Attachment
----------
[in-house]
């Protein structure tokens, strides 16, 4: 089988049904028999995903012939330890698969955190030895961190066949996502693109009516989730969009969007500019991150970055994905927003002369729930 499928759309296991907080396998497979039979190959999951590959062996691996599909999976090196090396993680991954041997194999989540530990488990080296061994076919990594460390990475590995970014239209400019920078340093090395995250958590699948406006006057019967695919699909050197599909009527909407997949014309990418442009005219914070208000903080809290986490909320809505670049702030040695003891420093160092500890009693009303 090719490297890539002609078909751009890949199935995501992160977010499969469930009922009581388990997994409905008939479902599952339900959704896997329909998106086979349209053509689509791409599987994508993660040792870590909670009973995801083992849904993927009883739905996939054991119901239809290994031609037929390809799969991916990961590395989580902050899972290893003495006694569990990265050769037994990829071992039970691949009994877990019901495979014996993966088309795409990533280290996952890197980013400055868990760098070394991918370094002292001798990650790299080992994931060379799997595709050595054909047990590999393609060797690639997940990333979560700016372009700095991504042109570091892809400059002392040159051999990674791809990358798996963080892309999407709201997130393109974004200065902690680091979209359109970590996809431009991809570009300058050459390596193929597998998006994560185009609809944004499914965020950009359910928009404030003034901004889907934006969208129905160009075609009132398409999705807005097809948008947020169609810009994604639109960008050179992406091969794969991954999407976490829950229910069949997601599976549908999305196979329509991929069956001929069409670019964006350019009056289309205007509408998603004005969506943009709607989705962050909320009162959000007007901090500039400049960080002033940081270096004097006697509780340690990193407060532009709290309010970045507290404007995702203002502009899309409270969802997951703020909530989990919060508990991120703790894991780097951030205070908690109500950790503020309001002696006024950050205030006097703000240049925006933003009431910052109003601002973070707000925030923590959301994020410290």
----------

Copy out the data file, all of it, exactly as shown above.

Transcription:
[in-house]
């Protein structure tokens, strides 16, 4: 089988049904028999995903012939330890698969955190030895961190066949996502693109009516989730969009969007500019991150970055994905927003002369729930 499928759309296991907080396998497979039979190959999951590959062996691996599909999976090196090396993680991954041997194999989540530990488990080296061994076919990594460390990475590995970014239209400019920078340093090395995250958590699948406006006057019967695919699909050197599909009527909407997949014309990418442009005219914070208000903080809290986490909320809505670049702030040695003891420093160092500890009693009303 090719490297890539002609078909751009890949199935995501992160977010499969469930009922009581388990997994409905008939479902599952339900959704896997329909998106086979349209053509689509791409599987994508993660040792870590909670009973995801083992849904993927009883739905996939054991119901239809290994031609037929390809799969991916990961590395989580902050899972290893003495006694569990990265050769037994990829071992039970691949009994877990019901495979014996993966088309795409990533280290996952890197980013400055868990760098070394991918370094002292001798990650790299080992994931060379799997595709050595054909047990590999393609060797690639997940990333979560700016372009700095991504042109570091892809400059002392040159051999990674791809990358798996963080892309999407709201997130393109974004200065902690680091979209359109970590996809431009991809570009300058050459390596193929597998998006994560185009609809944004499914965020950009359910928009404030003034901004889907934006969208129905160009075609009132398409999705807005097809948008947020169609810009994604639109960008050179992406091969794969991954999407976490829950229910069949997601599976549908999305196979329509991929069956001929069409670019964006350019009056289309205007509408998603004005969506943009709607989705962050909320009162959000007007901090500039400049960080002033940081270096004097006697509780340690990193407060532009709290309010970045507290404007995702203002502009899309409270969802997951703020909530989990919060508990991120703790894991780097951030205070908690109500950790503020309001002696006024950050205030006097703000240049925006933003009431910052109003601002973070707000925030923590959301994020410290």